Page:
Collaborate Webinar Tool

Blackboard Collaborate is U of T's institutional Webinar/Webconferencing tool. It is the latest version of Elluminate Live, a Canadian product used by educators since 2006 and acquired by Blackboard, Inc. in July 2010.
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With Blackboard Collaborate you can: 

 

Getting Started

Blackboard Collaborate integrates with the Learning Portal (Blackboard LMS) so it is easily accessed by faculty, students and staff.  Click on 'Course Tools' and 'Collaborate' to schedule a session.  When the session begins, click the link to trigger a .jnlp file download.  Java Web Start technology makes it possible to download and run Java applications, like the Collaborate webinar tool, directly from the Internet from a web browser.   Note that if you have a Macintosh running OS/X 10.8, you might need to go to System Preferences > Security and Privacy > General, and select 'Allow Anyway' to launch the .jnlp file.

Screen shot of initial launch prompt

 

Instructional Roles in Collaborate

Collaborate webinar attendees can be either Moderator or Participant.

Moderators have privileges that Participants do not, such as being able to load presentations into the whiteboard, record a session, share applications, etc.

While in the room, Moderators can promote individual Participants to Moderators so they can share these privileges for group activities.

The most common problem which occurs for groups of users new to Collaborate is that one or two of the participants aren't wearing a headset which separates the speakers from the microphone.  This can cause feedback to every user.  So the first thing each participant should do is run the audio setup wizard and adjust the volume levels, otherwise the moderator might have to cut him/her off partway through a teaching and learning activity.

Screen shot close up of the audio setup wizard button in Blackboard Collaborate

 

Functionality in Collaborate

The left side of Collaborate is for controlling direct communication with participants. This is via webcam and microphone for high bandwidth participants or small numbers, or via emoticon, poll, hand-raising and chat for low bandwidth participants or high numbers.

One of the most difficult things to manage in synchronous online communication is turn-taking, and the lack of affective cues which guide social groups to judge correctly who should communicate when. Moderators will want to establish early in the webinar how participants should use the tools available in order to indicate they have something to share with the group and when sharing is encouraged.

The right side of Collaborate is for controlling and authoring content and browsing digital artifacts.   There are three main modes

  • Whiteboard/Presentation
  • Application Sharing and
  • Web Tour

In Whiteboard/Presentation Mode, you can narrate with audio and video on the left, and toggle slides forward and backward on the right.

Screen shot of Blackboard Collaborate, in Whiteboard/Slides View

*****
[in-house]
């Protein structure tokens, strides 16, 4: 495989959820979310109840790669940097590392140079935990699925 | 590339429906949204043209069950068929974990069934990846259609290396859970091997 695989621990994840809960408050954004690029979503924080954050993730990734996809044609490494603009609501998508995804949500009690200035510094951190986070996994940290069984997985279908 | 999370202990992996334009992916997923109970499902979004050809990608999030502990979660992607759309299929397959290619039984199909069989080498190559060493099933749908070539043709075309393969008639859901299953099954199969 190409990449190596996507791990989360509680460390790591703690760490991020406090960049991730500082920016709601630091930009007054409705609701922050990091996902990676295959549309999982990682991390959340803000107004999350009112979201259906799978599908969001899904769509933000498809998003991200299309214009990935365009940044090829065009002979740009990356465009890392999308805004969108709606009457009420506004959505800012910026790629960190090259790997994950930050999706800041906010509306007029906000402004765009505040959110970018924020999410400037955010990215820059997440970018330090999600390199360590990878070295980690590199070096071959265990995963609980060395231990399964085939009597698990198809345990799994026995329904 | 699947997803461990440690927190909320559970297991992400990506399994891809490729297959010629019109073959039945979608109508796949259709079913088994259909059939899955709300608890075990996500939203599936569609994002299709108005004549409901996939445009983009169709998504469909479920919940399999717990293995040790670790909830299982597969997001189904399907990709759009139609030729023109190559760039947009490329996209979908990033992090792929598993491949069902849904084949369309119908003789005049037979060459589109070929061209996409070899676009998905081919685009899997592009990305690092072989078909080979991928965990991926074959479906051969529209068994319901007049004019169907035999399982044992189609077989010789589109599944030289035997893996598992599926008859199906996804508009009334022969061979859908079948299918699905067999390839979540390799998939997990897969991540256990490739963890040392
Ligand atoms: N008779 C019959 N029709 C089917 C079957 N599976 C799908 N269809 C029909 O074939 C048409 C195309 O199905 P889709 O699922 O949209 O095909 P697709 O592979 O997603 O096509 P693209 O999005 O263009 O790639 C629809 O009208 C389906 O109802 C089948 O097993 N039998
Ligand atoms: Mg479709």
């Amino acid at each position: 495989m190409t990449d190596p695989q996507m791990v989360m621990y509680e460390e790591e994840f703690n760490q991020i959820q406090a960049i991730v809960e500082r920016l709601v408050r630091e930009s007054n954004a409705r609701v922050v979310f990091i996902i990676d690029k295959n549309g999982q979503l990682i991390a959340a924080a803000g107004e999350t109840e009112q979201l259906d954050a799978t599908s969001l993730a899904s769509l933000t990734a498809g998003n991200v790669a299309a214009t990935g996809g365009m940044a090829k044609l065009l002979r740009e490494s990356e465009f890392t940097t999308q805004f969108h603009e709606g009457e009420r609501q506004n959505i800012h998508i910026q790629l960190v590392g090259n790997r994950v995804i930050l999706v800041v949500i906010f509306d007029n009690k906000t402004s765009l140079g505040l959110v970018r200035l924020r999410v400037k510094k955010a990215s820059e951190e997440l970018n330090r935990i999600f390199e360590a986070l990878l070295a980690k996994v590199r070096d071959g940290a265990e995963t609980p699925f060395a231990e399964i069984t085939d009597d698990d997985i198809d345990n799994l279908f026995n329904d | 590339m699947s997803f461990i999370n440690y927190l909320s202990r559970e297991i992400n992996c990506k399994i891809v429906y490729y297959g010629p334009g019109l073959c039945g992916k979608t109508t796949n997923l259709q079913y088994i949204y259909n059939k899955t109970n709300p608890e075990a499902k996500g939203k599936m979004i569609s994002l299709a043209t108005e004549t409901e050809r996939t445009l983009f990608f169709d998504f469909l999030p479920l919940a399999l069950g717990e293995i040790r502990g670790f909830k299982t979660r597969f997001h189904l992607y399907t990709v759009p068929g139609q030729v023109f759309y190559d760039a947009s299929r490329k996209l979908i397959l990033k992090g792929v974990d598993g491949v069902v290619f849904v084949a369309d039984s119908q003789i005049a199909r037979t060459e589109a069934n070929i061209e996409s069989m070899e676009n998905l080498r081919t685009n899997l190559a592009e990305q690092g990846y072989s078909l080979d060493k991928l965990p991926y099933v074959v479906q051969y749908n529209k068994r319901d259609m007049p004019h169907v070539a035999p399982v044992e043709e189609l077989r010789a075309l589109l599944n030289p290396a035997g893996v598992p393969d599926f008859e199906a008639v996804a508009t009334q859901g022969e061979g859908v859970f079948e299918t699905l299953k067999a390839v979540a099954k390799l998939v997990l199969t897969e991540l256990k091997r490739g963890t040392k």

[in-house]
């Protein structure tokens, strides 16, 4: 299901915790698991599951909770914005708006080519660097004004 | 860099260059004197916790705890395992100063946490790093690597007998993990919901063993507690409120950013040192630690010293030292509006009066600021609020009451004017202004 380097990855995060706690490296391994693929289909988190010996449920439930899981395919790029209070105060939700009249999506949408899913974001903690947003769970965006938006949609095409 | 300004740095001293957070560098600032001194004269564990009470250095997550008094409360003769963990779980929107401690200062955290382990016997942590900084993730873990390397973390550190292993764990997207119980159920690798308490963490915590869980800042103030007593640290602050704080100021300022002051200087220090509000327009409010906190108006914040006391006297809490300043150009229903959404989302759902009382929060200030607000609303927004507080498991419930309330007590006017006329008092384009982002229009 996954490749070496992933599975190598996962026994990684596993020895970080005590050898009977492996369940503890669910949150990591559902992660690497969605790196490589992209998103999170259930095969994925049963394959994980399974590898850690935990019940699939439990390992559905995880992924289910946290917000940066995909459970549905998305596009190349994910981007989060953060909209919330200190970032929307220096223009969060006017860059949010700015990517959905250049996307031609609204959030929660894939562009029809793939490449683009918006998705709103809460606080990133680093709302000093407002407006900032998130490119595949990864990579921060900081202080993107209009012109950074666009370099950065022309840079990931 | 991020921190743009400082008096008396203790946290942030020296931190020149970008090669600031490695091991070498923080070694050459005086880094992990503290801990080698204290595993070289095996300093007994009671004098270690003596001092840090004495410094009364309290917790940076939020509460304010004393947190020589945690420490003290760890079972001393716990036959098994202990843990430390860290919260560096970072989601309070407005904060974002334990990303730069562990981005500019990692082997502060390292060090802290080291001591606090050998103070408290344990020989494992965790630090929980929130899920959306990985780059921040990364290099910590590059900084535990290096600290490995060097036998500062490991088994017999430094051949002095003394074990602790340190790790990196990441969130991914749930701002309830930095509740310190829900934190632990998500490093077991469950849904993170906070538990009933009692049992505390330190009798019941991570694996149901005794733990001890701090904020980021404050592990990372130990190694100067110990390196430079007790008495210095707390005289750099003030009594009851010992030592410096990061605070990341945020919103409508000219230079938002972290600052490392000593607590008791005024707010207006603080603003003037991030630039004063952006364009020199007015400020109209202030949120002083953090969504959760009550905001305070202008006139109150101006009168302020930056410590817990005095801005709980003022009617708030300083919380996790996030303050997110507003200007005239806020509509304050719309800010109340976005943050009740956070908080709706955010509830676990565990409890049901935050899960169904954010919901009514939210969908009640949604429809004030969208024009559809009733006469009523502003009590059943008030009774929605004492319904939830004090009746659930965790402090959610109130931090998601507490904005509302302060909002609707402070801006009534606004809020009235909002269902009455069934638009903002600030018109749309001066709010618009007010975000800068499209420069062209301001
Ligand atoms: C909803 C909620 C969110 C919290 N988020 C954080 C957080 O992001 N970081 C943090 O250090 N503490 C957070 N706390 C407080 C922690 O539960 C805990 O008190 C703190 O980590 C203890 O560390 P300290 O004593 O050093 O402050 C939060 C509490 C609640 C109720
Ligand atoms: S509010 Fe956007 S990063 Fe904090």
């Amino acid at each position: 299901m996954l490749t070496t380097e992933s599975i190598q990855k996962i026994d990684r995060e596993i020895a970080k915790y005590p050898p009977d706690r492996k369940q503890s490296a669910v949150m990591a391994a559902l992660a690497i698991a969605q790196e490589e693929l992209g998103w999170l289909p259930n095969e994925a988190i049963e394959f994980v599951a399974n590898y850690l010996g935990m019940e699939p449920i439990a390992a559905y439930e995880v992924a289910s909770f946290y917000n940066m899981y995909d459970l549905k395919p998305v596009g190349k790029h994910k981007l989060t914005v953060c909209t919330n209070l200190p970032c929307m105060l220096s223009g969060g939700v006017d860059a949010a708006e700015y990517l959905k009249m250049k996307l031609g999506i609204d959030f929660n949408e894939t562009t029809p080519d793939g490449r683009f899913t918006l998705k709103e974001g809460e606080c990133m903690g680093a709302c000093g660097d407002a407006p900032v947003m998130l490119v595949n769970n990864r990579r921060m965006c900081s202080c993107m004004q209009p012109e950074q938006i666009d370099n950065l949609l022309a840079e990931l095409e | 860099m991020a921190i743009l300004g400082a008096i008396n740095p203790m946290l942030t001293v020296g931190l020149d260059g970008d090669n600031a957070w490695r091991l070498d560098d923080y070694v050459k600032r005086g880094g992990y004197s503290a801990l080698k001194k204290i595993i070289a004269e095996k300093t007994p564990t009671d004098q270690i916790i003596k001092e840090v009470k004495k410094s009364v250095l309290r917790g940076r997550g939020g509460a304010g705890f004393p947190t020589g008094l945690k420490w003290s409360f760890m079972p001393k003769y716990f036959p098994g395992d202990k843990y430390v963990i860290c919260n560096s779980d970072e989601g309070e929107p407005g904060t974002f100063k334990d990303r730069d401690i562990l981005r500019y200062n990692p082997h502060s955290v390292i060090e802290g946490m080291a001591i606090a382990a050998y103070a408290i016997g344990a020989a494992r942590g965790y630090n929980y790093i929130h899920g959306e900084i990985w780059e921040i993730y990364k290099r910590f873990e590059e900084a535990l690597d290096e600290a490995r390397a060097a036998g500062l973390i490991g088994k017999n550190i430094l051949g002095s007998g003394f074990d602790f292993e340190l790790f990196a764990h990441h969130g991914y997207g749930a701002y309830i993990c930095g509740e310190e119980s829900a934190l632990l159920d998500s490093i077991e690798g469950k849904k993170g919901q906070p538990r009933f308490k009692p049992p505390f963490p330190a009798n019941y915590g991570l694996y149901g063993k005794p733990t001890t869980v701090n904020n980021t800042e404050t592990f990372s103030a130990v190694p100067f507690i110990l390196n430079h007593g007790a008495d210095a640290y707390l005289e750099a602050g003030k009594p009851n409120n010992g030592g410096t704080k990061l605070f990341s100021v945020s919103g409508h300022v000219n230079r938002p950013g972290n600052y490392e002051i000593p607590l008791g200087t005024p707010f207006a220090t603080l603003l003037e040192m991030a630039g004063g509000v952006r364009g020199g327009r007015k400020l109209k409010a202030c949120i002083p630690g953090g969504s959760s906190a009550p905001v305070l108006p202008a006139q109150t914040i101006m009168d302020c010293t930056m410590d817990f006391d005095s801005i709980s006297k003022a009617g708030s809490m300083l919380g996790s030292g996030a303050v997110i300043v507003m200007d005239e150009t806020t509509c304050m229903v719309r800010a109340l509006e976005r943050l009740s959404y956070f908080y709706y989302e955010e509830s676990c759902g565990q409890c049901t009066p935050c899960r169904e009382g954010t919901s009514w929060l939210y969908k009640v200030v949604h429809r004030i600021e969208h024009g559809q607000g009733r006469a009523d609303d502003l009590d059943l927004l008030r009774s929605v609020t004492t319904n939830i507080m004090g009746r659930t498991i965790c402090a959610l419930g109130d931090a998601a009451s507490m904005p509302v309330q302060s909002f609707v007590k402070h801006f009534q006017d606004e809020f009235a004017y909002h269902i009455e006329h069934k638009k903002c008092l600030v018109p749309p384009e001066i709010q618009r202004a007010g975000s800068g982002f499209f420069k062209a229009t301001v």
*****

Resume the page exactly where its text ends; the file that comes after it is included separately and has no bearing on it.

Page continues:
In Application Sharing mode, the area that is being shared with other users is defined by a yellow rectangle.  In this case, I am demonstrating the application 'TweetDeck' as it appears on a Mac Desktop.  Don't use this mode with a large class as it is bandwidth-intensive due the amount of screen refreshing required: for you, for Collaborate, and for the students.

Screen shot of Blackboard Collaborate in Application Sharing Mode, depicting a demonstration of Tweetdeck.

Web Tour mode is very much more efficient for large numbers of students because you narrate web links and push them to students as you go, it doesn't involve continuous updates to every computer.  Just put the link in the URL bar, tick "Follow Me" and hit enter.   See also "Introduction to Web Tour" (Collaborate Webinar)

Screen shot of Bb Collaborate Web Tour, showing tour of UTSC web site

In all modes, Collaborate permits recording and playback of a session, meaning that you can record the teaching and learning occurring synchronously and make it available for playback and review for a short period of a time afterwards.  These are accessed through the Collaborate Scheduling Manager, the same tool used to launch a session, and then selecting the "Recordings" tab.   Longer term recordings can be produced, but we generally recommend they be downloaded and stored in MyMedia, the U of T Library's media archiving server.

As well as recording and playback, there are also a lot of great active learning tools you can use to engage students during the webinar, such as quizzes, file sharing, polling, and breakout/group activities.  Here's a useful orientation video, produced by Blackboard.

 

Collaborate Plan!

Blackboard Collaborate has a scripting tool called 'Plan' which can help you automate complex class interactions and then launch them with one click.  This is useful for energizing presentations with interactive activities, breakout active learning sessions, polls and quizzes and engaging online students in synchronous group work.   It also helps instructors to focus on the interaction, rather than the setup.   You can download 'Plan' here: [http://www.blackboard.com/Platforms/Collaborate/Products/Blackboard-Collaborate/Web-Conferencing/Plan/Plan-Download.aspx].  It's also possible to post and share a plan so faculty can share effective instructional designs with one another.  [sample plans]

 

Once you get Collaborate working on a quality PC, try it out on a mobile device.   There is only basic functionality on a mobile device, but it's probably easier to be out in the field in a situated learning environment, such as for a research meeting.

For more detailed instructions, please visit the downtown support site or contact Brian Sutherland and Adon Irani at portal@utsc.utoronto.ca to arrange a demo of this great new teaching tool.